Because Ameritrade did not operate its own bank, but rather sent customer deposits to TD Bank in exchange for a fee, it historically had been unable to monetize fully its customer relationships. Following the acquisition, Schwab is set to realize the full revenue benefit from Ameritrade’s clients over time through a recapture agreement. Additionally, in the first year of its ownership of Ameritrade, Schwab has realized approximately 40% of the $2 billion estimated expense synergies, faster than its initial expectation. Recently, Schwab management raised its target for total revenue and cost synergies from the transaction by $800 million to $4.3-4.8 billion, a massive recurring benefit for Schwab on its $26 billion purchase.
Schwab shares, which briefly rose to over $90 in January due to the prospect of increased short-term interest rates and record trading volumes, have since fallen to the $60s due primarily to investor concerns regarding the future path of short term interest rates and client cash “sorting,” the dynamic by which some clients choose to optimize the interest earned on their excess cash by moving low-yielding (but high net interest margin for Schwab) bank deposits to higher-yielding (but less profitable to Schwab) money market funds, CDs or Treasuries. Additionally, investors have been concerned about a shareholders’ equity decline due to unrealized, mark-to-market value reductions on the fixed-income government securities that the company holds and classifies as “available for sale.” However, this rate-driven mark-to-market dynamic does not impact the company’s income statement as it flows through “accumulated other comprehensive income” in shareholders’ equity on the balance sheet, and fully reverses when the securities are held to maturity. The company has clearly explained this, including at the company’s Spring Business Update in April, concluding that “either way, we see this as something quite manageable” due to the offsetting dynamics of rising/falling rates, mark-to-market value fluctuations and client cash sorting dynamics.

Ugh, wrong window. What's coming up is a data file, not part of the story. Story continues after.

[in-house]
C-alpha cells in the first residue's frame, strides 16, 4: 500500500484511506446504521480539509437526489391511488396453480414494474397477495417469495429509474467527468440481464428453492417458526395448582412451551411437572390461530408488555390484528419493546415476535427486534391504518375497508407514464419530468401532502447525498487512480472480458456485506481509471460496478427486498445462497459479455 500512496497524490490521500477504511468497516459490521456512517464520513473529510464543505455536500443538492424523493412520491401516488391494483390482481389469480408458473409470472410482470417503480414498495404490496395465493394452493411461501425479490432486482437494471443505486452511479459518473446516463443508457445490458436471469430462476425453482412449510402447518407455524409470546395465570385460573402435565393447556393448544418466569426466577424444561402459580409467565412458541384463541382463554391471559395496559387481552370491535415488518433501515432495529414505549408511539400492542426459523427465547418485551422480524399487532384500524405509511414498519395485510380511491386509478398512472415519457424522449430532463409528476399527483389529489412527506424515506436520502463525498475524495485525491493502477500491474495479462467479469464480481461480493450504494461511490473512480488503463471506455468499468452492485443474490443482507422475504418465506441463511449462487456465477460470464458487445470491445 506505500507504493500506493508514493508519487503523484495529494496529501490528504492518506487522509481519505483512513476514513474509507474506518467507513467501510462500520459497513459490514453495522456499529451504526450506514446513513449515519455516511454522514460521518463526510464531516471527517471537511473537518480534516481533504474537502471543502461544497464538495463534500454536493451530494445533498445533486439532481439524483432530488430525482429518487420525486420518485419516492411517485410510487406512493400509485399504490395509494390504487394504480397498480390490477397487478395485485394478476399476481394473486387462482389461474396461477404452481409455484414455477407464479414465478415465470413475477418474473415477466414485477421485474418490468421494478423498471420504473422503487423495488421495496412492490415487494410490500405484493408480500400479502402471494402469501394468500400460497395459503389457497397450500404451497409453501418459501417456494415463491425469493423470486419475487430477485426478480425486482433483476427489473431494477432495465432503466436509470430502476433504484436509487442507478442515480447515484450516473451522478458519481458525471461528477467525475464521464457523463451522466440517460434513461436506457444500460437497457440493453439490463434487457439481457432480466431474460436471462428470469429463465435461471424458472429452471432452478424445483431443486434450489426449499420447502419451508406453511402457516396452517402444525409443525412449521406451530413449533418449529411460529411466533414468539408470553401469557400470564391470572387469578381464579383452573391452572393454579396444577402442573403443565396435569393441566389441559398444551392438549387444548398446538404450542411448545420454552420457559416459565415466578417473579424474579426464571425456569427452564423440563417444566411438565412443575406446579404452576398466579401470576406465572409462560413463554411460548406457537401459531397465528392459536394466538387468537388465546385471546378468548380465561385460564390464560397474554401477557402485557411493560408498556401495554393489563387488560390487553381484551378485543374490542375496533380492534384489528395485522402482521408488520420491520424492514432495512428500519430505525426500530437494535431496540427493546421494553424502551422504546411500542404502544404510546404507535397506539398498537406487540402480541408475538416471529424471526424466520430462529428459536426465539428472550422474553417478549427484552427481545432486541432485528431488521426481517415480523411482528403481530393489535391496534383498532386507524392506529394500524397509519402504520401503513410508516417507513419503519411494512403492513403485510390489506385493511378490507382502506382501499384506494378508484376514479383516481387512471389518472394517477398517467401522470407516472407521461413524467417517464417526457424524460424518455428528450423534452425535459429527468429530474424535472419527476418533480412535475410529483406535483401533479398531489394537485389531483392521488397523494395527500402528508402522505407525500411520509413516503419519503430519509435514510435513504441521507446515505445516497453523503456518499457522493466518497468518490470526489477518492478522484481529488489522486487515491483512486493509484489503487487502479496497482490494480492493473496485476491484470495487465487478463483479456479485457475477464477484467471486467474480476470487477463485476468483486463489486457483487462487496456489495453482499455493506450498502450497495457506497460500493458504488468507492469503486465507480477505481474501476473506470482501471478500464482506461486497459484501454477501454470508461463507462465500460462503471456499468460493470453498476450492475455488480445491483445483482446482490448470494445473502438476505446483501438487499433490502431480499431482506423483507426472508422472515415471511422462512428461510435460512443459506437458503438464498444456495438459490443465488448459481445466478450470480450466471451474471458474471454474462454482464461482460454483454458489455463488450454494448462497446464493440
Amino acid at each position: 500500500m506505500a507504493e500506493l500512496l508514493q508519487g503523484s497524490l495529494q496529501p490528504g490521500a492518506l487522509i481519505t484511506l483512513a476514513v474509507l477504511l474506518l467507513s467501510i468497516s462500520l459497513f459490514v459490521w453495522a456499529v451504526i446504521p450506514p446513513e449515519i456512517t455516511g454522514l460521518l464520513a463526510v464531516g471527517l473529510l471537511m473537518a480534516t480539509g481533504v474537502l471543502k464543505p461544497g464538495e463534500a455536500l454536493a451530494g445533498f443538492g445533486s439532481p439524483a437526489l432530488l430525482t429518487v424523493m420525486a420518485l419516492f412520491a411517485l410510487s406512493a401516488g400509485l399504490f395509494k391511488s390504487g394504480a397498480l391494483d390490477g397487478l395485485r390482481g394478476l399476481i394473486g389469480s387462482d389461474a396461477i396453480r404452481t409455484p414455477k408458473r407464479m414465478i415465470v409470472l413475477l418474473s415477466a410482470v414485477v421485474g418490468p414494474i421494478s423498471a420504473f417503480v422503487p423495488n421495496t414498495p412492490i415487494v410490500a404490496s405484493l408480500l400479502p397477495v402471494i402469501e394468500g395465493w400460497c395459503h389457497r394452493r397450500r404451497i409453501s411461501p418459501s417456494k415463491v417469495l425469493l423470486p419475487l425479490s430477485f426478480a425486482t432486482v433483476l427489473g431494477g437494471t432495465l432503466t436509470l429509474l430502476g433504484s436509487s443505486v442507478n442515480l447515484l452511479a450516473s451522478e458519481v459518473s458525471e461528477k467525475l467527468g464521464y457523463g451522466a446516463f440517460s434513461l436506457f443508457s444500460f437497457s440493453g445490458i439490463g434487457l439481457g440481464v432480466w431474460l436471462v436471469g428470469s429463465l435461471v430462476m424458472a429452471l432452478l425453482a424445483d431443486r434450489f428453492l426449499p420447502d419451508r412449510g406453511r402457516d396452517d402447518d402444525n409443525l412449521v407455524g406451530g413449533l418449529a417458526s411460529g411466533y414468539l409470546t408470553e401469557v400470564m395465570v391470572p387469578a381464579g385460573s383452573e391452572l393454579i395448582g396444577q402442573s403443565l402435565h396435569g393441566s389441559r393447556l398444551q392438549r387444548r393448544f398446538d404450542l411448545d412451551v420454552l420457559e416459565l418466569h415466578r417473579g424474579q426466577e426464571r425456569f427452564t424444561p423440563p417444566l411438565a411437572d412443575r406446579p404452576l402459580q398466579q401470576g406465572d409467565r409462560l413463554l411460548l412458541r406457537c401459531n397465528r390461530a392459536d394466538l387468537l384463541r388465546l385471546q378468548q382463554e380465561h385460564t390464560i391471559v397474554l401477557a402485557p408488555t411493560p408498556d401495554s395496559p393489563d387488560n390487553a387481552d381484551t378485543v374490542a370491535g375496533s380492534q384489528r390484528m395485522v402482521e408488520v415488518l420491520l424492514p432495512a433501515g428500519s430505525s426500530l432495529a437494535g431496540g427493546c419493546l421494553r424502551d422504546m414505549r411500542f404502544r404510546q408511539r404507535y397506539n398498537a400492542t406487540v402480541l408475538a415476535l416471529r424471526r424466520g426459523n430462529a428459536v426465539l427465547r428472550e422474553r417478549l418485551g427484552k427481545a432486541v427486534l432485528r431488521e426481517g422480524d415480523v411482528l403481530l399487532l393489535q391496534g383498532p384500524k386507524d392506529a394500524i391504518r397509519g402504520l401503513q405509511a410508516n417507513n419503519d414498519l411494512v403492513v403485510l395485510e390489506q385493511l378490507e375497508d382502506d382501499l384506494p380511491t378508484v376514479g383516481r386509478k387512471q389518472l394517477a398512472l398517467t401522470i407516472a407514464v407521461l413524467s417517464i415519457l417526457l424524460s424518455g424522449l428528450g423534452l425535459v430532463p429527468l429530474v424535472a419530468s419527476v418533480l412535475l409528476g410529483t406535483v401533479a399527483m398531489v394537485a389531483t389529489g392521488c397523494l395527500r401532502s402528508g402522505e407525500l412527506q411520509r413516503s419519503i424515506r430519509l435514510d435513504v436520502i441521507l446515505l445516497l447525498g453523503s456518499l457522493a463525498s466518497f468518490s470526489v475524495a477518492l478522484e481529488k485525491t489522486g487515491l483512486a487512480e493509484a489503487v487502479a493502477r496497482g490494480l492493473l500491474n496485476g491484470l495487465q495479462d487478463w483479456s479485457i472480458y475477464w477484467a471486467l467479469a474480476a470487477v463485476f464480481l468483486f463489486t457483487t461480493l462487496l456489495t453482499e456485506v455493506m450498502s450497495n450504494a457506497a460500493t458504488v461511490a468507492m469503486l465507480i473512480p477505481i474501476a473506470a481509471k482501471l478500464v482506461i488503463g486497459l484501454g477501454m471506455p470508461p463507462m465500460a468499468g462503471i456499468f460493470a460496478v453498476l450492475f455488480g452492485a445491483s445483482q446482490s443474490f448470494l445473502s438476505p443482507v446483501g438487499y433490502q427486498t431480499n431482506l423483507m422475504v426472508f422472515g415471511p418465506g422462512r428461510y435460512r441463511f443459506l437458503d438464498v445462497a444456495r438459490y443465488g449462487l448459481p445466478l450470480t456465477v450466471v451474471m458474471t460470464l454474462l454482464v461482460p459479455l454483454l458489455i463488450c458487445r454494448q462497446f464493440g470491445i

In a terrific vote of confidence the week after the Spring Business Update call, Schwab’s CEO (and now Co-Chairman) Walt Bettinger, by all accounts a thoughtful, disciplined executive, personally purchased $9.5 million of the company’s shares in the open market over five days (April 25th,April 26th,April 27th,April 28th and April 29th) at prices ranging from $67.22 to $69.49 per share. His previous transaction in the company’s stock was inOctober 2021, when he simultaneously exercised options at $30 and sold shares at $81 that netted him $12.5 million of pre-tax proceeds (perhaps $8 million after-tax). Bettinger’s April purchases notably exceeded his 2021 after-tax sale proceeds, and since October he has increased his direct holdings from 219,174 to 444,329 shares, excluding options and restricted stock.
This week, Schwab announced a 10% dividend increase and a $15 billion share repurchase authorization. The company is accelerating capital returns, one of few companies in this enviable position, and has signaled that business is likely to continue improving from here. This type of “second derivative improvement” is often a driver of large stock returns, and I think that could be the case here.
Schwab shares trade cheaply at only 13x consensus 2024 net income, while the forward year P/E metric has typically fluctuated between 15x and 25x over the last ten years. I think the shares could fairly easily trade to 20x a 2024 diluted EPS of ~$5.50, or $110 per share, representing a ~60% return from the current price, while the business continues to grow and become more profitable.
Disclaimer: The author of this idea presently has a long position in securities of this issuer and may trade in and out of these positions without notice. The data contained herein are prepared by the author from publicly available sources and the author's research, opinions and estimates. No representation or warranty is made as to the accuracy of the data or opinions contained herein. Please do your own research.
I do not hold a position with the issuer such as employment, directorship, or consultancy. I and/or others I advise hold a material investment in the issuer's securities.